Linked with Ann Pettifor – England.
Published on openDemocracy, by Ann Pettifor – England, Sept. 22, 2008. (Read also her article: America’s financial meltdown, lessons and prospects, Sept 18, 2008).
The United States-centred financial crisis will damage the lives and futures of savers, employees, businesses and consumers across the world. All the more reason to address the systemic failures that led to it, says Ann Pettifor …
… Orthodox economists did not see the crisis coming, even as the financial hurricane hit land on what I have called “debtonation day”, 9 August 2007. They still do not understand it. They failed to warn their paymasters or the captains, crew and passengers of the finance-sector’s ships. Even now, their intellectual and policy maps offer no way forward.
This is because orthodox, neo-liberal economic theory pays little regard to the role of finance in the economy. Systemic insolvency is not permitted in the assumed world of orthodox economics. Very few members of the Chicago school have read Irving Fisher’s Booms and Depressions (1932); and if they have read John Maynard Keynes on the theory of money and interest, it was only to malign or marginalise his rationale for the regulation of finance. Instead, they lionised free-marketeer Milton Friedman, trenchant enemy of “big government” …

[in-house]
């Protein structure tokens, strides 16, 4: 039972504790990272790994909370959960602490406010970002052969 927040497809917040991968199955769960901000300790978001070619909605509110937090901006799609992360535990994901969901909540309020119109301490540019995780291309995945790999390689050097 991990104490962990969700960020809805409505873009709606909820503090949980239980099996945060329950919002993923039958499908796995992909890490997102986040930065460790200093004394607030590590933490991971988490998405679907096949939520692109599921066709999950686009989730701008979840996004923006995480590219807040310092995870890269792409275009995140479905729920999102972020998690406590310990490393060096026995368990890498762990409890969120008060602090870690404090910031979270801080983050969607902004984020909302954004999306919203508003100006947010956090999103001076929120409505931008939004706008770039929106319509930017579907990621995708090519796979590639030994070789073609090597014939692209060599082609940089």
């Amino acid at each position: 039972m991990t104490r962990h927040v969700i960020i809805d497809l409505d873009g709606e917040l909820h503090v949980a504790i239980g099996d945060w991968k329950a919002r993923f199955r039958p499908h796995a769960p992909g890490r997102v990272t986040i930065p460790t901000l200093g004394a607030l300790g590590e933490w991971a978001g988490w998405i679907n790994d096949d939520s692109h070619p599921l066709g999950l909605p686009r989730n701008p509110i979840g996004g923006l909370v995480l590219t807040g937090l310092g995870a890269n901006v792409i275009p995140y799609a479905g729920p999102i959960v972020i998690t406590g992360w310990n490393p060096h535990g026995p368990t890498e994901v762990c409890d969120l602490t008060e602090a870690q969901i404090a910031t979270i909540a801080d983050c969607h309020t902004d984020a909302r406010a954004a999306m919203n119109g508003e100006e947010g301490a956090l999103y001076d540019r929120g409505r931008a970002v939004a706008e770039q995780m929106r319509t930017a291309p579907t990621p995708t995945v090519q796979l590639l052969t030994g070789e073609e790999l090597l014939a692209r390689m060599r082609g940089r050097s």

… Three delusions:
The first and most important of these delusions is the belief that banks and financial institutions are illiquid, when in fact they are insolvent. Systematic insolvency is, again, categorically excluded from world of orthodox economics. It was the failure of central-bank governors and finance ministers like Alistair Darling and Hank Paulson to acknowledge insolvency in the summer and autumn of 2007 that has prolonged and deepened the crisis. It is the failure to recognise insolvency now that lies behind the apparently endless, and ineffective flow of taxpayer-backed liquidity from central banks.
Second, central bankers are – thanks to their reverence for orthodox economic theory – allowing illusory inflationary pressures to justify keeping interest-rates high, and refusing to relax monetary policy. Despite a spike in oil and food prices, inflation is now falling. The deleveraging of asset prices (think of the fall in property prices) will force down a whole range of prices and if not checked, could lead to deflation. Deflation will be far more devastating to the population as a whole than mild inflation. The 1930s and Japan since 1990 are sobering precedents here. Central bankers must escape from the gridlock of orthodox economic theory and act now to check the downward, debt-deleveraging, deflationary spiral.
Third and most urgently, central bankers and finance ministers have to escape the constraints of orthodoxy – and think system-wide fixes not quick fixes. To ban a few short-selling speculators is but tinkering with a system that needs comprehensive overhaul.
Four solutions: … (full text).